Don’t duplicate items! (unless you mean to)
Recording date of birth, gender, and race in the program
registration log? Don’t include these items in your survey.
Don’t over-measure!
Using a conflict resolution AND a problem-solving scale? Be
sure that they are differentiated enough to add unique information
on your program impact…or else select the ONE scale that best
targets your construct of interest.
Organizing items
 Start off with simple (non-threatening) questions, like
age, grade, gender, etc.
 Break it up.Avoid grouping all the sensitive items (e.g.
ATOD use) at the beginning or end of the instrument.
 End on a positive (or at least neutral) tone. Consider
ending with a items on “hopes for the future” or “how I
spend my free time”.
 Item to item fluidity is important for ease and accuracy of
the respondent. Also, make sure changes in response option
format are easy to follow.
Lookin’ good
Anything you can do to make the instrument look
appealing will go a long way. This is not a test!
Interesting font?
Colored paper?
Funny icons?
A comic strip between sections?
Tell’em What To Do:
Instructions
 Use common everyday language to say what
you mean. Customize to your target
population.
 Include information about participation being
voluntary & confidential
 Indicate why completing the
measure is valuable.
Writing Items
 Be precise (not vague)
What do you think about drugs?
What do you think about underage consumption of alcohol?
 Be unbiased (not biased)
Do you think hitting another person is mean and horrible?
In your opinion, is it okay to hit another person?
Ask ONE question at a time
Do you smoke and drink? Yes/No
Have you ever smoke cigarettes? Yes/No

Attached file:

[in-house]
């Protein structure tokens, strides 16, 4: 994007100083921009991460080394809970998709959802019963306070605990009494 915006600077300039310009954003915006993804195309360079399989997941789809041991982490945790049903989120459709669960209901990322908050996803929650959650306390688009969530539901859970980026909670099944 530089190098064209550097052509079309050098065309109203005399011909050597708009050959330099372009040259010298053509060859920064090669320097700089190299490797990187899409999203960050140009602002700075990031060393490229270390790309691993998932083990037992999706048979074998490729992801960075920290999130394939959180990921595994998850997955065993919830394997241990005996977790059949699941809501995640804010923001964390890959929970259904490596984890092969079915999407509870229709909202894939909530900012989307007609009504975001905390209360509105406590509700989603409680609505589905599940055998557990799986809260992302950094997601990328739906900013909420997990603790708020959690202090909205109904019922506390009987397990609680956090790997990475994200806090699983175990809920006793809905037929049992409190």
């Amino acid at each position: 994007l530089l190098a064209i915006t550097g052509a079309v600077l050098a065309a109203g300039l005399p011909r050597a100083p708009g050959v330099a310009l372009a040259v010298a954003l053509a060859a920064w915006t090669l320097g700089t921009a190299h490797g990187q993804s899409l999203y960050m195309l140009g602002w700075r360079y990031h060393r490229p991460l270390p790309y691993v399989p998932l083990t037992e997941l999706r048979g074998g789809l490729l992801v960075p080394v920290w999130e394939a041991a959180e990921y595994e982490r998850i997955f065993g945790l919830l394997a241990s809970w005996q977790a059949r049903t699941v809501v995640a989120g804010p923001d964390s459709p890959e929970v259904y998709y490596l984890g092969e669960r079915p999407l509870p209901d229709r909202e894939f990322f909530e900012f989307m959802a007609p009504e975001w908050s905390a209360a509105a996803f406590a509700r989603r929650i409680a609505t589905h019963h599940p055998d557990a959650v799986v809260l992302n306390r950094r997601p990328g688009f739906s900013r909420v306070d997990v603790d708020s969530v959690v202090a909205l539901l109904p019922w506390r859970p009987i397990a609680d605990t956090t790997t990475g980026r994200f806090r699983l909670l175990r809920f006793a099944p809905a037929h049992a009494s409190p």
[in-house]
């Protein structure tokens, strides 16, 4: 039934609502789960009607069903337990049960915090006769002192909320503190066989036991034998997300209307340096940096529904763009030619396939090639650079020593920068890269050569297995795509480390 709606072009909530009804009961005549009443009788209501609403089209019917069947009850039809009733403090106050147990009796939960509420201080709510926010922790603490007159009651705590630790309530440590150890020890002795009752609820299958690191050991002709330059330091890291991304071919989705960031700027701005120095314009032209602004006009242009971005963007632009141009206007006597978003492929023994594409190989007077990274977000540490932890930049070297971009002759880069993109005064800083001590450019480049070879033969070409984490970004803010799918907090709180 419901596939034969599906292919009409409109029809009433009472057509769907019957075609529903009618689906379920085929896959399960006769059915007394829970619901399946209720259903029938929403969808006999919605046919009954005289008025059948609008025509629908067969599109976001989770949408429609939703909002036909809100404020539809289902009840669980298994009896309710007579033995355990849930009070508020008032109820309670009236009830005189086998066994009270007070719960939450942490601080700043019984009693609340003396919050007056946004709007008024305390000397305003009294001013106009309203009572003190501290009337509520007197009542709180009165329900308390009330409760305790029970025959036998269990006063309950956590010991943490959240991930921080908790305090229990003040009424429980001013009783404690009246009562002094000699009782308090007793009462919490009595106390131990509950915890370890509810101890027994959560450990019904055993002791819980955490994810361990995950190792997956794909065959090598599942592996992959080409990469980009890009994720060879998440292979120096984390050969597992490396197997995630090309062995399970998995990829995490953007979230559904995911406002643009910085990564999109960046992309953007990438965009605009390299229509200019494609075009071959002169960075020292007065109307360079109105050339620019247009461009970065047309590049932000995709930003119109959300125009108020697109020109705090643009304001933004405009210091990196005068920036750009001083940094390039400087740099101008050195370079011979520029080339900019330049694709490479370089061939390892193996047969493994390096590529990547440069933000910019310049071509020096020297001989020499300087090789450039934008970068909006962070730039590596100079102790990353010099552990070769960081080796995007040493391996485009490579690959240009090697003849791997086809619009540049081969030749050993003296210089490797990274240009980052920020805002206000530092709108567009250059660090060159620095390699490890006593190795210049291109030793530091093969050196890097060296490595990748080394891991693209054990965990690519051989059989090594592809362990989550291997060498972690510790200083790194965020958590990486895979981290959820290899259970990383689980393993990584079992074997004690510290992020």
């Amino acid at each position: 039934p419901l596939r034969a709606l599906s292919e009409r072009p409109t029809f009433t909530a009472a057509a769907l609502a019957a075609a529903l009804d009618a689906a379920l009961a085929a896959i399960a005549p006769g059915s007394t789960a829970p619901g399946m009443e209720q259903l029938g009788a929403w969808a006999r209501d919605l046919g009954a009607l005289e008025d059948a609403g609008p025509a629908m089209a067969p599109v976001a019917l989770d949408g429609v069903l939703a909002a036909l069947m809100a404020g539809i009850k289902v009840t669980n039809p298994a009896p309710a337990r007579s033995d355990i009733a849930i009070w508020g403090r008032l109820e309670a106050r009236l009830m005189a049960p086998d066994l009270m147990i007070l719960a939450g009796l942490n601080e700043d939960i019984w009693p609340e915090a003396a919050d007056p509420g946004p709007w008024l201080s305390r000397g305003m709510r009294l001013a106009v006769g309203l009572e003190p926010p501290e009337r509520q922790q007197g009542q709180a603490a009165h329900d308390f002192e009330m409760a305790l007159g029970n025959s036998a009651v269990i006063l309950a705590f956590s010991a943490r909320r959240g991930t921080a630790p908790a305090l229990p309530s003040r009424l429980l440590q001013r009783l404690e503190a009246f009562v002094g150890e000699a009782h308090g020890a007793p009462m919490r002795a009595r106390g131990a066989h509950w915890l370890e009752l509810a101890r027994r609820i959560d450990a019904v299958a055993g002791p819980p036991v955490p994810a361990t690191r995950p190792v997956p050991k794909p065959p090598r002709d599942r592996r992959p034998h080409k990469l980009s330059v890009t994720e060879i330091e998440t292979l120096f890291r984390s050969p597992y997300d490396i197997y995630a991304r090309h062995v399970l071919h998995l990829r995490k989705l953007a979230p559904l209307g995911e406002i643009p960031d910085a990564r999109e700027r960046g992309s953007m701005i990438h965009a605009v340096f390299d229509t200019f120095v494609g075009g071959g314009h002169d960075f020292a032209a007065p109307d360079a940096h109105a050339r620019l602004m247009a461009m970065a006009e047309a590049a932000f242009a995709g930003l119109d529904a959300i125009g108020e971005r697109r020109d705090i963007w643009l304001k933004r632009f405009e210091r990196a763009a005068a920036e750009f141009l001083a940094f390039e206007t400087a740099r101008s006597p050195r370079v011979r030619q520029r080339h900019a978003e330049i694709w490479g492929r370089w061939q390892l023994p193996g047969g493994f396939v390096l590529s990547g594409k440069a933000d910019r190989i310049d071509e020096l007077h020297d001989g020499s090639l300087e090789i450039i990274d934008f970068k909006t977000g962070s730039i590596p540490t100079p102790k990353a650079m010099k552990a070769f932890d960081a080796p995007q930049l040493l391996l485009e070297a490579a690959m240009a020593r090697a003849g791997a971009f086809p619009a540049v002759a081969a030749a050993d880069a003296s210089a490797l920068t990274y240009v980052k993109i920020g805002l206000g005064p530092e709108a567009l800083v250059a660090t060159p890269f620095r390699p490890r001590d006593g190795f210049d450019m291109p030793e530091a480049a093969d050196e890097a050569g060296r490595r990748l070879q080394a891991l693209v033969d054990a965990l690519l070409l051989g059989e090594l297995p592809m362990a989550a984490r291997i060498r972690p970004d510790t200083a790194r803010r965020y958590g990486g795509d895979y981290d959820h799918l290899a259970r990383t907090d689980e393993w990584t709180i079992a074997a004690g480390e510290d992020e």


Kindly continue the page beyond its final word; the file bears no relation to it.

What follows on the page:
Make hard questions easier to answer
How many alcoholic beverages (6oz servings) do you drink each week? ____
Which of the following best describes how many alcoholic beverages (6oz servings)
you drink each week? (check one) __None __1-2 __3-5 __More than 5
Avoid confusing negative phrases
If a classmate hits you, should you not tell the teacher? Yes/No
If a classmate hits you, would you tell the teacher? Yes/No
Maximize Potential Findings
Create/Use a sensitive instrument
Make room for nuance in response…
Do you yell at your child(ren)?
Do you yell at your child(ren)?
Circle one: Yes/No
OR
Circle one: Never/Rarely/Sometimes/Often
Watch for reverse-coded items
I like school.
Strongly agree/Agree/Disagree/Strongly disagree
My classroom is nice.
Strongly agree/Agree/Disagree/Strongly disagree
My teacher is mean.
Strongly agree/Agree/Disagree/Strongly disagree
Collecting Data Once or Twice?
How to Phrase It.
P re-P ost T est Item
P ost-test O n ly Item
(ad m in ister at p rogram on set)
(ad m in ister at en d of p rogram )
I care about m y school
o A lw a ys
o M ost of the tim e
o S om e of the tim e
o N ever
S ince com ing to/bein g in this
progra m , I care m ore
about m y school…
o S trongly agree
o A gree
o D isagree
o S trongly disa gree
(ad m in ister at en d of p rogram )